Orphaned by COVID-19, five siblings from the Valmiki community in Madhya Pradesh’s Bhind district have been reduced to living on the charity of residents of Amaha village.
The children – three sisters and two brothers, the youngest of whom is seven months old and the oldest 10 – don’t even have a proper roof over their heads; they live in a partially damaged shack near a cremation ground; when it rains they scamper to a tin-roofed shed inside the grounds.
Their father – Raghavendra Valmiki, died in February and their mother – Girija – in June. Both succumbed to the coronavirus. Since then the children have been left to fend for themselves.
“Our parents died as the virus spread. We have nothing to eat… so we daily get food and milk from the villagers, who also provided us clothes. We request the government to provide us a house… food, drinking water and education,” Nisha, the oldest child, said.
Since their parents’ death, Nisha has assumed the role of father and mother for her siblings. They do have a grandfather who lives in the village, but locals say he does not care for them.
Any assistance that might come their way from the Madhya Pradesh government has been delayed for want of ID and documents.
Worse still, in May the state launched a special scheme for 1,001 children orphaned during the pandemic. The ‘Mukhyamantri COVID-19 Baal Seva Yojna‘ is supposed to provide financial and food security for children, as well as taking care of their education.
The five children from Amaha village are not part of that scheme, despite local officials having been informed of their heartbreaking plight.
“We informed officers… but nothing happened. Former minister Govind Singh also informed officials, and then some documents were made… their lives depend on those papers,” Sachin Sharma, one of the villagers taking care of the children, said.
“Other villagers got emotional when they saw the children’s condition… they are doing what they can to help but it is a failure of the government. When the virus was spreading the government said we will help every person, but now…” Narendra Kaurav, another villager, said.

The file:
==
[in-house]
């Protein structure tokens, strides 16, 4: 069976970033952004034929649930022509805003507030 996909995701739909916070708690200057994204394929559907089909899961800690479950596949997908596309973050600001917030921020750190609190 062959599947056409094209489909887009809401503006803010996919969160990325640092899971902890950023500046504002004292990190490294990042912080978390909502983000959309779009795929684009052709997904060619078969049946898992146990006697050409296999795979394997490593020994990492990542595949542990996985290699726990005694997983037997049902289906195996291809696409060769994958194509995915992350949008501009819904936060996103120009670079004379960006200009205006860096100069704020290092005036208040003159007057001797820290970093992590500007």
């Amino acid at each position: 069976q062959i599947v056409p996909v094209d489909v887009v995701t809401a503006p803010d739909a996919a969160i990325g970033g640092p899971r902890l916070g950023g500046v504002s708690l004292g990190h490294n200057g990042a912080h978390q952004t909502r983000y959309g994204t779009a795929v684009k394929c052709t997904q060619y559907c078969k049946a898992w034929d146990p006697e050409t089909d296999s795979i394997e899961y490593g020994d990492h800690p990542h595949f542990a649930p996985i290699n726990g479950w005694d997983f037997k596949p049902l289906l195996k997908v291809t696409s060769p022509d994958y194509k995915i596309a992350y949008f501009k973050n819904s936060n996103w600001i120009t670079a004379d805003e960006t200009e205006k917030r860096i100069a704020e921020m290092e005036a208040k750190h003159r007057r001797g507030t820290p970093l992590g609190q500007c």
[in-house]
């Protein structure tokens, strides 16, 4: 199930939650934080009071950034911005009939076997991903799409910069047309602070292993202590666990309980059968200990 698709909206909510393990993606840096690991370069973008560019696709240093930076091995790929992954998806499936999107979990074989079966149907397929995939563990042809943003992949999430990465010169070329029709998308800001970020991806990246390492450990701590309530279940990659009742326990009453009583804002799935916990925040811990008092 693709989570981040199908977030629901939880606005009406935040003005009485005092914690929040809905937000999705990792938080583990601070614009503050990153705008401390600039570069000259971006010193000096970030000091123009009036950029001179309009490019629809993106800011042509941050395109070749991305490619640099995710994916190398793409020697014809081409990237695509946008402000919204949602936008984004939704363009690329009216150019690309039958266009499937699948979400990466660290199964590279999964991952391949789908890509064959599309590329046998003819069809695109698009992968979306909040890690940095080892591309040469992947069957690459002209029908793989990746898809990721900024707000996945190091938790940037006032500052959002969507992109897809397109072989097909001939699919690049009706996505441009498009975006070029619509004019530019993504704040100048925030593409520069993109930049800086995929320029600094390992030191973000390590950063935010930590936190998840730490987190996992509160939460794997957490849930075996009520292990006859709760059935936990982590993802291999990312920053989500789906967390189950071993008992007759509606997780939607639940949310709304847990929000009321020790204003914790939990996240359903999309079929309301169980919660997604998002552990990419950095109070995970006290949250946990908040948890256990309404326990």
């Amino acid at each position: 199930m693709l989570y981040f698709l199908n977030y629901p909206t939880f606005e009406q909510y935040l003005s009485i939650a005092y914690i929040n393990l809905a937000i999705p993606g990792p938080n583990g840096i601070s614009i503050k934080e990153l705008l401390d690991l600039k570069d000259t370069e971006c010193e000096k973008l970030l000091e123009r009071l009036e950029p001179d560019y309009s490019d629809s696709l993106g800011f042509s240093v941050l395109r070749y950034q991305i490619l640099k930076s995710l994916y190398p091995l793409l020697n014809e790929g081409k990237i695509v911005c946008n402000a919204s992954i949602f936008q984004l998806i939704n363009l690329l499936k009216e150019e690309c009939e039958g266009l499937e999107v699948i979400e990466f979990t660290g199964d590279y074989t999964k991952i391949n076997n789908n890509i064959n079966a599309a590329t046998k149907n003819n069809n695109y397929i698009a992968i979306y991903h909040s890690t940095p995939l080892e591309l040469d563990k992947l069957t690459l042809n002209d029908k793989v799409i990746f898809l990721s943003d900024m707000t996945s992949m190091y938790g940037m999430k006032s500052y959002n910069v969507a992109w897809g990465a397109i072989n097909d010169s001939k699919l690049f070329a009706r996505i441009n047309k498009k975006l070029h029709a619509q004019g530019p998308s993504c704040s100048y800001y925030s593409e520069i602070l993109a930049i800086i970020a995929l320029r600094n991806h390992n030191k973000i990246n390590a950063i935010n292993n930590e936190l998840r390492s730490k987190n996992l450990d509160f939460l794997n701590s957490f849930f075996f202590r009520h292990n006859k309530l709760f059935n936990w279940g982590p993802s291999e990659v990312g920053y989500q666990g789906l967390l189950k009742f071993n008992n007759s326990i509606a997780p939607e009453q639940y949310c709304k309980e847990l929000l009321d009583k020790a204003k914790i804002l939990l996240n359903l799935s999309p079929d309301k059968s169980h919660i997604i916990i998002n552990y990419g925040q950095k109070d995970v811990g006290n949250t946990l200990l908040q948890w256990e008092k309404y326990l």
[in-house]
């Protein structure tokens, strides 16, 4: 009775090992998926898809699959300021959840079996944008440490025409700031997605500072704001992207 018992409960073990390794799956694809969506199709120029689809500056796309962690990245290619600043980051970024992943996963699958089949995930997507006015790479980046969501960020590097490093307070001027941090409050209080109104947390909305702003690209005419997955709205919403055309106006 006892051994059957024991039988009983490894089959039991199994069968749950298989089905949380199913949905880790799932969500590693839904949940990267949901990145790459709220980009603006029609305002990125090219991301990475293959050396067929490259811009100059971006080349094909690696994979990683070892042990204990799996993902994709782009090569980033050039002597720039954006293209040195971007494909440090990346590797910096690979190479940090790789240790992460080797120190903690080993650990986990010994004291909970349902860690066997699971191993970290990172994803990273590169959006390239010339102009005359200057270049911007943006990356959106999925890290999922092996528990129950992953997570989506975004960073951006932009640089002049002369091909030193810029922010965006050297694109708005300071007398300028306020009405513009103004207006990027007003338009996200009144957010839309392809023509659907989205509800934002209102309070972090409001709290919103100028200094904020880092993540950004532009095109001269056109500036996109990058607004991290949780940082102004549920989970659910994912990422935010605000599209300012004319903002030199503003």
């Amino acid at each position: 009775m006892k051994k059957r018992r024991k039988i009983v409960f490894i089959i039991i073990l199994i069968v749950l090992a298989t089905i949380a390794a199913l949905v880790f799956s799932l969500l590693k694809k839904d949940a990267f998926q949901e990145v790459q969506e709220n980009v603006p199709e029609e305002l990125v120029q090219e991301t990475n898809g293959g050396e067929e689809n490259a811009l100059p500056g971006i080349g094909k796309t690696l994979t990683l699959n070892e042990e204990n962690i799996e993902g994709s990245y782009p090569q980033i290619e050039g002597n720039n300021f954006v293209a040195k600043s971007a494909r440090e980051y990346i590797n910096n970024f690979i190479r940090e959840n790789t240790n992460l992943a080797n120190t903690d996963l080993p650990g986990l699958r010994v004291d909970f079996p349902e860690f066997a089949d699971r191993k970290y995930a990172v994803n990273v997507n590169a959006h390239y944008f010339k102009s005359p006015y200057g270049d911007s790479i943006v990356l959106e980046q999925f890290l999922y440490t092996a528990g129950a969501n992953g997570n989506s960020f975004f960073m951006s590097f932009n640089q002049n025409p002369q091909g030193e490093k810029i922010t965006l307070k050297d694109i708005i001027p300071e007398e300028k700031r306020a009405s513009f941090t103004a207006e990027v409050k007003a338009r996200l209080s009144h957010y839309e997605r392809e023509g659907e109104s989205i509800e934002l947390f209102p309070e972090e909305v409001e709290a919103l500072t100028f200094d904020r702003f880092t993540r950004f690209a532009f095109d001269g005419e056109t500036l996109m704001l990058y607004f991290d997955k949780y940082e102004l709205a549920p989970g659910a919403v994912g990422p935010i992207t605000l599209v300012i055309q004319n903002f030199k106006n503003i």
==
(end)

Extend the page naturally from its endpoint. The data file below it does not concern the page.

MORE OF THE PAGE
The local administration has now said they are planning to shift the children to a shelter home and a a team of women and child development officials has made a visit, but no date has been set.
“The matter has recently been brought to the notice of the administration. Already a team of women and child development officers visited the village for a survey. The team also advised the grandfather, who is not taking care of them,” Satish Kumar, the Bhind District Collector, said.
“We’re also trying to shift the children to a proper home… evidence is being collected to see if they can benefit under the Covid orphans scheme,” he added. It is unclear specifically what evidence is required for five children who’ve been reduced to living in half-broken house and on handouts.
On Thursday the Supreme Court said states had to “protect” children who have lost either one or both parents during the pandemic, and ensure that their education is not disrupted. In May too the court told states they were responsible for the safety and education of children orphaned during the pandemic.
Authorities were urged to care for children “without waiting for an official order from this court”.
The exact number of children orphaned by COVID-19 remains unclear even now, with conflicting reports from different agencies and questionable data from some states.
Last month Smriti Irani – the Union Minister for Women and Child Development – said 645 children lost their parents between April 1 and May 25 of this year alone.
In June the National Commission for Protection of Child Rights told the court that 3,621 children had been orphaned, 26,176 lost one parent and 274 were abandoned as a result of the pandemic.